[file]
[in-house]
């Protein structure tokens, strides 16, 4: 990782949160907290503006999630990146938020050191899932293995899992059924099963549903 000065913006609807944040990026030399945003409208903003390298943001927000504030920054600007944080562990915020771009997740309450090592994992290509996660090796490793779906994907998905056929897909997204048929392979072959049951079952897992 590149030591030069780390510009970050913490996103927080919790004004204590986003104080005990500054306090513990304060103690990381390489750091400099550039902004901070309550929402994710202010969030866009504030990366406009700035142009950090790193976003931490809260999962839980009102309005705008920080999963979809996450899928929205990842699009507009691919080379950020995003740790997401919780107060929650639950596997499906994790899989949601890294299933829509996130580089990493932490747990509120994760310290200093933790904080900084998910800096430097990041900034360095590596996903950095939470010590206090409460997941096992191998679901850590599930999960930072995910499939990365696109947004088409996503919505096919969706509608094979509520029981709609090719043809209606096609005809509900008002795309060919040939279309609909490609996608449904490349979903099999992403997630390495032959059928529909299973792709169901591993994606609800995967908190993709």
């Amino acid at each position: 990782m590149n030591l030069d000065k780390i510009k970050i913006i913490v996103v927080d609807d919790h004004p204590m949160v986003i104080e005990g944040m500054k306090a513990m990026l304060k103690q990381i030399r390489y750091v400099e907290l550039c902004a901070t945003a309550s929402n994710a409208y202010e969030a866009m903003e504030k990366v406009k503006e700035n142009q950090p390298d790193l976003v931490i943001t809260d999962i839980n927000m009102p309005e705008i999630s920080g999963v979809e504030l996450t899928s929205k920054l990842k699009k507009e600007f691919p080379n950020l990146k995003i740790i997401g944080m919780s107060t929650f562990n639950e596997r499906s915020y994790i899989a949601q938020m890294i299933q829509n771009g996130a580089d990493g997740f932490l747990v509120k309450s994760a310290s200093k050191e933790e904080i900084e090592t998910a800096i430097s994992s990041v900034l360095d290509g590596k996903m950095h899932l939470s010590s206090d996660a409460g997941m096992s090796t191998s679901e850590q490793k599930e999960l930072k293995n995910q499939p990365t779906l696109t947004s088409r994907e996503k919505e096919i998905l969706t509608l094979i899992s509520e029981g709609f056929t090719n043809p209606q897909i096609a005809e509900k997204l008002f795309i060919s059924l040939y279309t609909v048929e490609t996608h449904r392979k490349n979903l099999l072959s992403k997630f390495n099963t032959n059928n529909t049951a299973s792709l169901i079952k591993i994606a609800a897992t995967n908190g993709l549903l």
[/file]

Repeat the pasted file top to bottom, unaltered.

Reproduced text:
[in-house]
């Protein structure tokens, strides 16, 4: 990782949160907290503006999630990146938020050191899932293995899992059924099963549903 000065913006609807944040990026030399945003409208903003390298943001927000504030920054600007944080562990915020771009997740309450090592994992290509996660090796490793779906994907998905056929897909997204048929392979072959049951079952897992 590149030591030069780390510009970050913490996103927080919790004004204590986003104080005990500054306090513990304060103690990381390489750091400099550039902004901070309550929402994710202010969030866009504030990366406009700035142009950090790193976003931490809260999962839980009102309005705008920080999963979809996450899928929205990842699009507009691919080379950020995003740790997401919780107060929650639950596997499906994790899989949601890294299933829509996130580089990493932490747990509120994760310290200093933790904080900084998910800096430097990041900034360095590596996903950095939470010590206090409460997941096992191998679901850590599930999960930072995910499939990365696109947004088409996503919505096919969706509608094979509520029981709609090719043809209606096609005809509900008002795309060919040939279309609909490609996608449904490349979903099999992403997630390495032959059928529909299973792709169901591993994606609800995967908190993709």
């Amino acid at each position: 990782m590149n030591l030069d000065k780390i510009k970050i913006i913490v996103v927080d609807d919790h004004p204590m949160v986003i104080e005990g944040m500054k306090a513990m990026l304060k103690q990381i030399r390489y750091v400099e907290l550039c902004a901070t945003a309550s929402n994710a409208y202010e969030a866009m903003e504030k990366v406009k503006e700035n142009q950090p390298d790193l976003v931490i943001t809260d999962i839980n927000m009102p309005e705008i999630s920080g999963v979809e504030l996450t899928s929205k920054l990842k699009k507009e600007f691919p080379n950020l990146k995003i740790i997401g944080m919780s107060t929650f562990n639950e596997r499906s915020y994790i899989a949601q938020m890294i299933q829509n771009g996130a580089d990493g997740f932490l747990v509120k309450s994760a310290s200093k050191e933790e904080i900084e090592t998910a800096i430097s994992s990041v900034l360095d290509g590596k996903m950095h899932l939470s010590s206090d996660a409460g997941m096992s090796t191998s679901e850590q490793k599930e999960l930072k293995n995910q499939p990365t779906l696109t947004s088409r994907e996503k919505e096919i998905l969706t509608l094979i899992s509520e029981g709609f056929t090719n043809p209606q897909i096609a005809e509900k997204l008002f795309i060919s059924l040939y279309t609909v048929e490609t996608h449904r392979k490349n979903l099999l072959s992403k997630f390495n099963t032959n059928n529909t049951a299973s792709l169901i079952k591993i994606a609800a897992t995967n908190g993709l549903l």